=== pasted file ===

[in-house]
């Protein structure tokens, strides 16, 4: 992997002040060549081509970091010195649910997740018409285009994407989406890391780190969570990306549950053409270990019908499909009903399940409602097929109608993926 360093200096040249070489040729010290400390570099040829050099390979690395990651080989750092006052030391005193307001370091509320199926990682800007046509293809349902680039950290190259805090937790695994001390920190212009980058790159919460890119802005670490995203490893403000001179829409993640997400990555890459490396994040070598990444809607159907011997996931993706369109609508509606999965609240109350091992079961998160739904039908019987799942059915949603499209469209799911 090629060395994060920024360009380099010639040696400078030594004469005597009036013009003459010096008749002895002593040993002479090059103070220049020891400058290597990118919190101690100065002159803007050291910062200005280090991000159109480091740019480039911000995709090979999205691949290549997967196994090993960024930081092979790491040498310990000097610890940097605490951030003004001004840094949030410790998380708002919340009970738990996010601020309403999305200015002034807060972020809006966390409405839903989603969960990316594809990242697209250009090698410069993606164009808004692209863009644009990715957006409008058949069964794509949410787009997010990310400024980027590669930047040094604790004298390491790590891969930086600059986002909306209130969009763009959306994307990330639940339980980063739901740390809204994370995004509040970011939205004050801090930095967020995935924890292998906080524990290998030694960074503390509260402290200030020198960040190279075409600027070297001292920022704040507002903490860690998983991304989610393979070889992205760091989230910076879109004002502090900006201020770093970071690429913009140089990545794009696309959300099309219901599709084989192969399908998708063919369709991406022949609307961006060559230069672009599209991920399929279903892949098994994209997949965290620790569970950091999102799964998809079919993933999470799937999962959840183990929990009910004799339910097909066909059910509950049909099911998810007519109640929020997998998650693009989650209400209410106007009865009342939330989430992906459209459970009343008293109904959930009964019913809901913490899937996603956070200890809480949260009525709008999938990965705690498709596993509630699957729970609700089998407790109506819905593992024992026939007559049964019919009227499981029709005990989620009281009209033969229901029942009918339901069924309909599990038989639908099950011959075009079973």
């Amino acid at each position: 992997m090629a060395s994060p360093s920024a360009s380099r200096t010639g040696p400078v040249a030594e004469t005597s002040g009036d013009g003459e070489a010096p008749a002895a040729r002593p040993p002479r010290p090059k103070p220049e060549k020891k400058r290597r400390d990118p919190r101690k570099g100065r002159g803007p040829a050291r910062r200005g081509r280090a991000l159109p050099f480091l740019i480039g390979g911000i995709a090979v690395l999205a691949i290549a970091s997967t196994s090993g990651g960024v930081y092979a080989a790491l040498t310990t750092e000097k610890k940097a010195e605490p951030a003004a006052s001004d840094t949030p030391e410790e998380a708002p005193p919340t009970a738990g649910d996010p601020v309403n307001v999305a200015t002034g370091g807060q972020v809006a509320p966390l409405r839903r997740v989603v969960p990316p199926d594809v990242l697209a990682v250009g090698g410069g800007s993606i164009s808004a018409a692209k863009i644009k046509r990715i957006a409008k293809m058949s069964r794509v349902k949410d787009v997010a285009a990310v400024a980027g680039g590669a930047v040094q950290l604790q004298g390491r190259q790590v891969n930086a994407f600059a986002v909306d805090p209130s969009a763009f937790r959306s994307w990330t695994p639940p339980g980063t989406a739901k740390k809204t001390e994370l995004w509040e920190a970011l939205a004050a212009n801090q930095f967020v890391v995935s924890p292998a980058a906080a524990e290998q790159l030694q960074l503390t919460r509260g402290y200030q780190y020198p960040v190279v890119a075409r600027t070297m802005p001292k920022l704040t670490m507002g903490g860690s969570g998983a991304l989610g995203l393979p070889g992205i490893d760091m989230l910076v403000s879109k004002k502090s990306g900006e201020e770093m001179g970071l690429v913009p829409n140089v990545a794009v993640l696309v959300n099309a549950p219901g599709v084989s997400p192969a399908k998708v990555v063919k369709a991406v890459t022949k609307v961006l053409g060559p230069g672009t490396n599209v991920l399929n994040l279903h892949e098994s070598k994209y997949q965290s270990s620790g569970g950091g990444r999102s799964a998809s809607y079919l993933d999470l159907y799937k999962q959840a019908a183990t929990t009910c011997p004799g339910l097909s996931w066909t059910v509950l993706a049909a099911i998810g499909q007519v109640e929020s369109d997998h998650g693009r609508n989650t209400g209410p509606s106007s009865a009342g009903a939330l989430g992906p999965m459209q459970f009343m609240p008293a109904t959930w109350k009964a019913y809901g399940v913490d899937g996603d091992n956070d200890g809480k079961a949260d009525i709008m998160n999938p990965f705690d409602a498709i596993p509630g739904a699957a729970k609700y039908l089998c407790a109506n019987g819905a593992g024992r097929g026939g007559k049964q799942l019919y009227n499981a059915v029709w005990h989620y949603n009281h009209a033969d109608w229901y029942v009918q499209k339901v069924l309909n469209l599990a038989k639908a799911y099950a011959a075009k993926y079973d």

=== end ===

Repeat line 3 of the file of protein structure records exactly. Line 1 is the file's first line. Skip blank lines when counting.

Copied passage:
């Amino acid at each position: 992997m090629a060395s994060p360093s920024a360009s380099r200096t010639g040696p400078v040249a030594e004469t005597s002040g009036d013009g003459e070489a010096p008749a002895a040729r002593p040993p002479r010290p090059k103070p220049e060549k020891k400058r290597r400390d990118p919190r101690k570099g100065r002159g803007p040829a050291r910062r200005g081509r280090a991000l159109p050099f480091l740019i480039g390979g911000i995709a090979v690395l999205a691949i290549a970091s997967t196994s090993g990651g960024v930081y092979a080989a790491l040498t310990t750092e000097k610890k940097a010195e605490p951030a003004a006052s001004d840094t949030p030391e410790e998380a708002p005193p919340t009970a738990g649910d996010p601020v309403n307001v999305a200015t002034g370091g807060q972020v809006a509320p966390l409405r839903r997740v989603v969960p990316p199926d594809v990242l697209a990682v250009g090698g410069g800007s993606i164009s808004a018409a692209k863009i644009k046509r990715i957006a409008k293809m058949s069964r794509v349902k949410d787009v997010a285009a990310v400024a980027g680039g590669a930047v040094q950290l604790q004298g390491r190259q790590v891969n930086a994407f600059a986002v909306d805090p209130s969009a763009f937790r959306s994307w990330t695994p639940p339980g980063t989406a739901k740390k809204t001390e994370l995004w509040e920190a970011l939205a004050a212009n801090q930095f967020v890391v995935s924890p292998a980058a906080a524990e290998q790159l030694q960074l503390t919460r509260g402290y200030q780190y020198p960040v190279v890119a075409r600027t070297m802005p001292k920022l704040t670490m507002g903490g860690s969570g998983a991304l989610g995203l393979p070889g992205i490893d760091m989230l910076v403000s879109k004002k502090s990306g900006e201020e770093m001179g970071l690429v913009p829409n140089v990545a794009v993640l696309v959300n099309a549950p219901g599709v084989s997400p192969a399908k998708v990555v063919k369709a991406v890459t022949k609307v961006l053409g060559p230069g672009t490396n599209v991920l399929n994040l279903h892949e098994s070598k994209y997949q965290s270990s620790g569970g950091g990444r999102s799964a998809s809607y079919l993933d999470l159907y799937k999962q959840a019908a183990t929990t009910c011997p004799g339910l097909s996931w066909t059910v509950l993706a049909a099911i998810g499909q007519v109640e929020s369109d997998h998650g693009r609508n989650t209400g209410p509606s106007s009865a009342g009903a939330l989430g992906p999965m459209q459970f009343m609240p008293a109904t959930w109350k009964a019913y809901g399940v913490d899937g996603d091992n956070d200890g809480k079961a949260d009525i709008m998160n999938p990965f705690d409602a498709i596993p509630g739904a699957a729970k609700y039908l089998c407790a109506n019987g819905a593992g024992r097929g026939g007559k049964q799942l019919y009227n499981a059915v029709w005990h989620y949603n009281h009209a033969d109608w229901y029942v009918q499209k339901v069924l309909n469209l599990a038989k639908a799911y099950a011959a075009k993926y079973d």